The default driving mode is ‘Eco’ and the accelerator feels a little sluggish and weighty but in sport mode the car livens up a bit. When provoked the PHEV can go from 0-100km/h in 10.6 seconds. The electric motor delivers a nice early shove and the engine completes the job as the speed rises. When running on electric power alone the car uses a VESS noise generator to create a 59dBa sound at low speed that alerts those outside the car to its presence.

Its not all good news as the boot is compromised. The XCeed PHEv’s holds 291 litres – the regular XCeed holds 426 litres. Compared to the Ceed hatch (395) the PHEV has over 100 litres less and there is no split boot floor, although there is a small cubby slot for a neatly folded charging cable. Fold the rear seats and there is a more usful 1,243 litres. The XCeed PHEV is certified to tow up to 1300kgs (braked) and this is impressive for a hybrid – as they are usually compromised for towing due to the location of their battery packs. The fuel tank is reduced in size to 37 litres (from 50) to accommodate the batteries.

The XCeed PHEV comes with a host of safety and assistance systems such as lane keep assist (LKAS), high-beam assist (HBA), hill-start assist control (HAC), speed limit information function (SLIF) and the forward collision-avoidance assist (FCA) that is able to detect pedestrians. The KIA XCeed PHEV is heavier than other versions and you will notice this additional 200-300kg weight if you take a dynamic route. As a car the PHEV is not intimidating to use and buyers need never worry about the technical side of hybrid driving. While this will appeal to mainstream drivers there is a cohort of PHEV and EV enthusiasts who may be frustrated by little nerdy niggles.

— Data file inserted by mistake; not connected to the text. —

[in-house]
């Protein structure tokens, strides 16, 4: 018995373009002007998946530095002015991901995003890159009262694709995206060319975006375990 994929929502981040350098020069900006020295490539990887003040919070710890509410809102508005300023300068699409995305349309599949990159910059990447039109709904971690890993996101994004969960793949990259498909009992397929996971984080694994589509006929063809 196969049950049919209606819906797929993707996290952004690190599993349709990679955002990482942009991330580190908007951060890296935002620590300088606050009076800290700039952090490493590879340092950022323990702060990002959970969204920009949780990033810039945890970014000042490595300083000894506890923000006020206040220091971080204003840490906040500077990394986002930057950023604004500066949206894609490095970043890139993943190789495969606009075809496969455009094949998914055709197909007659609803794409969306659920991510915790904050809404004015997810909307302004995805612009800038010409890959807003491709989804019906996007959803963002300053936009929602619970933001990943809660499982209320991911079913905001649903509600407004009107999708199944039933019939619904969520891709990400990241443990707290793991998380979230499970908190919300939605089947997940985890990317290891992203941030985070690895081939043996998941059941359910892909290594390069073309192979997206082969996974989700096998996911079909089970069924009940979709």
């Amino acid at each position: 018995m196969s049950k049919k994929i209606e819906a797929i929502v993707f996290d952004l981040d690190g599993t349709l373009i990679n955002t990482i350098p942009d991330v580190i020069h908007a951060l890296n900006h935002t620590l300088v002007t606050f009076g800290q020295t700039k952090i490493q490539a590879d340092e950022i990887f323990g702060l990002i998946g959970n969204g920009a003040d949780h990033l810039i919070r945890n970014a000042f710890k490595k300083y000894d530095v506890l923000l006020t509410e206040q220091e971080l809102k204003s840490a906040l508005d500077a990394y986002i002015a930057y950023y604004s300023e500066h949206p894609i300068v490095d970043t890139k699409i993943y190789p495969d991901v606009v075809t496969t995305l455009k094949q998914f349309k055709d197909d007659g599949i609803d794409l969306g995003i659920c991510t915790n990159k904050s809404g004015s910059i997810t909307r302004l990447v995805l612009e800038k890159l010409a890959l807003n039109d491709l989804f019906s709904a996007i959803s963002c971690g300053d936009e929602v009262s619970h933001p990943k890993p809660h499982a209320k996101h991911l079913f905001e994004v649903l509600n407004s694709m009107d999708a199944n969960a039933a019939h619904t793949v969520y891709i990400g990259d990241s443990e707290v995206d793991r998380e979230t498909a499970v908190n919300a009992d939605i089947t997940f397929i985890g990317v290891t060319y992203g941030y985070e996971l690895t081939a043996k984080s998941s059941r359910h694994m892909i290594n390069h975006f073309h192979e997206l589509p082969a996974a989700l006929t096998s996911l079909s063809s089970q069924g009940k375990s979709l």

KIA XCeed pricing starts at €26,345. The XCeed PHEV comes in one well equipped grade and is priced at €28,945 (net of incentives and grants). KIA has succeeded in making the XCeed PHEV user friendly and it certainly won’t intimidate drivers who are new to plug-in hybrid electric vehicles.

 

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About Author

Michael Sheridan

Michael is Motorhub's Editor. Well known from TV and radio, Michael has been writing, presenting and judging cars since the mid 90's. He is a renowned Producer/Director and documentary film maker. Dozens of credits include: The Whole Way Round (Gay Byrne), The Shamrock Run (Alan Shortt), The Viking Run (Clodagh McKenna) and The Irish 66ers (David Mitchell) and The Climb for Kids (Colin Farrell). Print credits include: the RTE Guide (motoring editor 1999-2003), many national daily papers and Sundays including The Irish Times (freelance) plus other magazines. National radio credits include multiple at RTE Gerry Ryan show, the Mooney Show, The Dave Fanning Show, Drivetime etc. TV credits as a motoring expert include RTE's flagship current affairs show Primetime and TV3's Ireland AM. Michael also presented RTE's car show Drive! in the late 90s and directed some items in MPH2 on TG4. Michael contributes weekly on motoring issues to The Last Word show with Matt Cooper on Today FM. Michael has represented Ireland's motoring journalists in Motorsport at the International Mazda MX-5 endurance race series in Italy and the Arctic Ice Race. He has been a Car of the Year Judge for 20 years, more recently a judge for Van of the Year. Michael is a former Chairperson of the Association of Professional Motoring Press (APMP).